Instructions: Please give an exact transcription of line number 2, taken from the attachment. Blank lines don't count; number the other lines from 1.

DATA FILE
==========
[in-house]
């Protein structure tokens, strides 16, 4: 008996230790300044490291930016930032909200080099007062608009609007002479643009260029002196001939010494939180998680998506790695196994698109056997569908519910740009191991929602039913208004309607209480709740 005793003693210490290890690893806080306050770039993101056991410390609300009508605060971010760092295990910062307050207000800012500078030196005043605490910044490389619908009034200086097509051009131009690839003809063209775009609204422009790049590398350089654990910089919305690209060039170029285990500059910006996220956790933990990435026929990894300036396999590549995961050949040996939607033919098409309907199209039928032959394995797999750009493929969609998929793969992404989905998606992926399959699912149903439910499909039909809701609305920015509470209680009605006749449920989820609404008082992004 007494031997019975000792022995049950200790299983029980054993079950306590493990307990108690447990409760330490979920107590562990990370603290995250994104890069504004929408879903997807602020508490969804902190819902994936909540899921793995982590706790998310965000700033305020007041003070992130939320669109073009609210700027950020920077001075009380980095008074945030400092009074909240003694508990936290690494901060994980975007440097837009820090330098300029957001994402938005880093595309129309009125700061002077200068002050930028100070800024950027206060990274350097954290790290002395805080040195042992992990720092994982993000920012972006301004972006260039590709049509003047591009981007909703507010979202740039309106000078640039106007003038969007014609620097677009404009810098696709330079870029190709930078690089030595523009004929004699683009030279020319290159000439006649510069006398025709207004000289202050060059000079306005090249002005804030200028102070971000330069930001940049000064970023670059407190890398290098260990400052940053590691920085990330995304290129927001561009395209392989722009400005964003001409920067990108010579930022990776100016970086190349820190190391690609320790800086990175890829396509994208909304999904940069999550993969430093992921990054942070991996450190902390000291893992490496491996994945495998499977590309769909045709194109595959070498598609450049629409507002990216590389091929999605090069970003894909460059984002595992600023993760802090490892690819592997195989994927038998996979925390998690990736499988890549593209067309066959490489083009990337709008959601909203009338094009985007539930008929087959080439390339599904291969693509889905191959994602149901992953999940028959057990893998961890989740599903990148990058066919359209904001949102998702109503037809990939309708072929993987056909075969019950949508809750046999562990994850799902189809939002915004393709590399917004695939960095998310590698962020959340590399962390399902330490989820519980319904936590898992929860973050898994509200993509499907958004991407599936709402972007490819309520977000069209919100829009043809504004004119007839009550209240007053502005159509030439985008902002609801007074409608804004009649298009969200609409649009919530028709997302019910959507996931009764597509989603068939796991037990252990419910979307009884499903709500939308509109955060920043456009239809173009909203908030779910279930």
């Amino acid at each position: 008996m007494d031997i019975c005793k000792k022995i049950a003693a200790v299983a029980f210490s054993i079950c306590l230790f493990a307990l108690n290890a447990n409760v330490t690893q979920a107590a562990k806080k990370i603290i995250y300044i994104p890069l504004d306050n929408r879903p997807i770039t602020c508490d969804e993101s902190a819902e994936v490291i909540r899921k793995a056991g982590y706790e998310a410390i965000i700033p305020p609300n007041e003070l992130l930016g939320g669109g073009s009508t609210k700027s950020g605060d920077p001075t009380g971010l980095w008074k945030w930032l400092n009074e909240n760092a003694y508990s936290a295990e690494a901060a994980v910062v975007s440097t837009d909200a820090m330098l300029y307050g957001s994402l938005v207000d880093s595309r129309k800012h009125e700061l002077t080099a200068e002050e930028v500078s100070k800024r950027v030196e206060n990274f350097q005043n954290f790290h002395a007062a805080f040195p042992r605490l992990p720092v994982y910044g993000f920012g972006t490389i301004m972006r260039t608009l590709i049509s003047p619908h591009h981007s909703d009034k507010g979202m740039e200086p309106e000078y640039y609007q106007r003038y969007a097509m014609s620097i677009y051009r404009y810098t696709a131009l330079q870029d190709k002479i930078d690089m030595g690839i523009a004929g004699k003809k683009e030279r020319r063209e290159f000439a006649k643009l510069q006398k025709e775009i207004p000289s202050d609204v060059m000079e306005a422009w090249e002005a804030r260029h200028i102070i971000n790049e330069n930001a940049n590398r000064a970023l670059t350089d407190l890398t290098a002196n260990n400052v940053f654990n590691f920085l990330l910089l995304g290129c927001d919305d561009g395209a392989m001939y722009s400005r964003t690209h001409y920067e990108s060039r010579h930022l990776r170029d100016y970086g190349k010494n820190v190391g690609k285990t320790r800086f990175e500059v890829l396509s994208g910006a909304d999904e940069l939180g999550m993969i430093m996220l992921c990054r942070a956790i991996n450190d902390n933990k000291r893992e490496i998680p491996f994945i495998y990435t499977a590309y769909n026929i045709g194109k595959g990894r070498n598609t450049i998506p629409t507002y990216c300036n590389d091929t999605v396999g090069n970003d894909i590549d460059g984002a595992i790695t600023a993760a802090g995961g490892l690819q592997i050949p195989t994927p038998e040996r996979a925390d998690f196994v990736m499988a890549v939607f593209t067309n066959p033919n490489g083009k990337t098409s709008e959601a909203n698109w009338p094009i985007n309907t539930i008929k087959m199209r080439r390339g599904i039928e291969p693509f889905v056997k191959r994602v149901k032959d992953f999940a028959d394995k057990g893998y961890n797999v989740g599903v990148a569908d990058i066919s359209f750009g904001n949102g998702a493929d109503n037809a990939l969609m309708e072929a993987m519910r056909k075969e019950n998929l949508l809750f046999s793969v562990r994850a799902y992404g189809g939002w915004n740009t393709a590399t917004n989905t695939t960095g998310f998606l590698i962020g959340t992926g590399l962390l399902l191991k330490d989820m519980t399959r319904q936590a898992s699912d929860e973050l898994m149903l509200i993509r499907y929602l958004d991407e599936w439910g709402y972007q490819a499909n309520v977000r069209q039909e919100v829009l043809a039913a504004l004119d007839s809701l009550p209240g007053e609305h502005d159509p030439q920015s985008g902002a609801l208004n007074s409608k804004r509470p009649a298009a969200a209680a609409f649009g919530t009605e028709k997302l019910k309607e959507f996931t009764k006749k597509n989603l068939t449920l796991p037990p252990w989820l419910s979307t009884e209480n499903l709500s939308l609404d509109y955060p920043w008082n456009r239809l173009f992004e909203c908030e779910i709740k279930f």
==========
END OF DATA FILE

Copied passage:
């Protein structure tokens, strides 16, 4: 008996230790300044490291930016930032909200080099007062608009609007002479643009260029002196001939010494939180998680998506790695196994698109056997569908519910740009191991929602039913208004309607209480709740 005793003693210490290890690893806080306050770039993101056991410390609300009508605060971010760092295990910062307050207000800012500078030196005043605490910044490389619908009034200086097509051009131009690839003809063209775009609204422009790049590398350089654990910089919305690209060039170029285990500059910006996220956790933990990435026929990894300036396999590549995961050949040996939607033919098409309907199209039928032959394995797999750009493929969609998929793969992404989905998606992926399959699912149903439910499909039909809701609305920015509470209680009605006749449920989820609404008082992004 007494031997019975000792022995049950200790299983029980054993079950306590493990307990108690447990409760330490979920107590562990990370603290995250994104890069504004929408879903997807602020508490969804902190819902994936909540899921793995982590706790998310965000700033305020007041003070992130939320669109073009609210700027950020920077001075009380980095008074945030400092009074909240003694508990936290690494901060994980975007440097837009820090330098300029957001994402938005880093595309129309009125700061002077200068002050930028100070800024950027206060990274350097954290790290002395805080040195042992992990720092994982993000920012972006301004972006260039590709049509003047591009981007909703507010979202740039309106000078640039106007003038969007014609620097677009404009810098696709330079870029190709930078690089030595523009004929004699683009030279020319290159000439006649510069006398025709207004000289202050060059000079306005090249002005804030200028102070971000330069930001940049000064970023670059407190890398290098260990400052940053590691920085990330995304290129927001561009395209392989722009400005964003001409920067990108010579930022990776100016970086190349820190190391690609320790800086990175890829396509994208909304999904940069999550993969430093992921990054942070991996450190902390000291893992490496491996994945495998499977590309769909045709194109595959070498598609450049629409507002990216590389091929999605090069970003894909460059984002595992600023993760802090490892690819592997195989994927038998996979925390998690990736499988890549593209067309066959490489083009990337709008959601909203009338094009985007539930008929087959080439390339599904291969693509889905191959994602149901992953999940028959057990893998961890989740599903990148990058066919359209904001949102998702109503037809990939309708072929993987056909075969019950949508809750046999562990994850799902189809939002915004393709590399917004695939960095998310590698962020959340590399962390399902330490989820519980319904936590898992929860973050898994509200993509499907958004991407599936709402972007490819309520977000069209919100829009043809504004004119007839009550209240007053502005159509030439985008902002609801007074409608804004009649298009969200609409649009919530028709997302019910959507996931009764597509989603068939796991037990252990419910979307009884499903709500939308509109955060920043456009239809173009909203908030779910279930």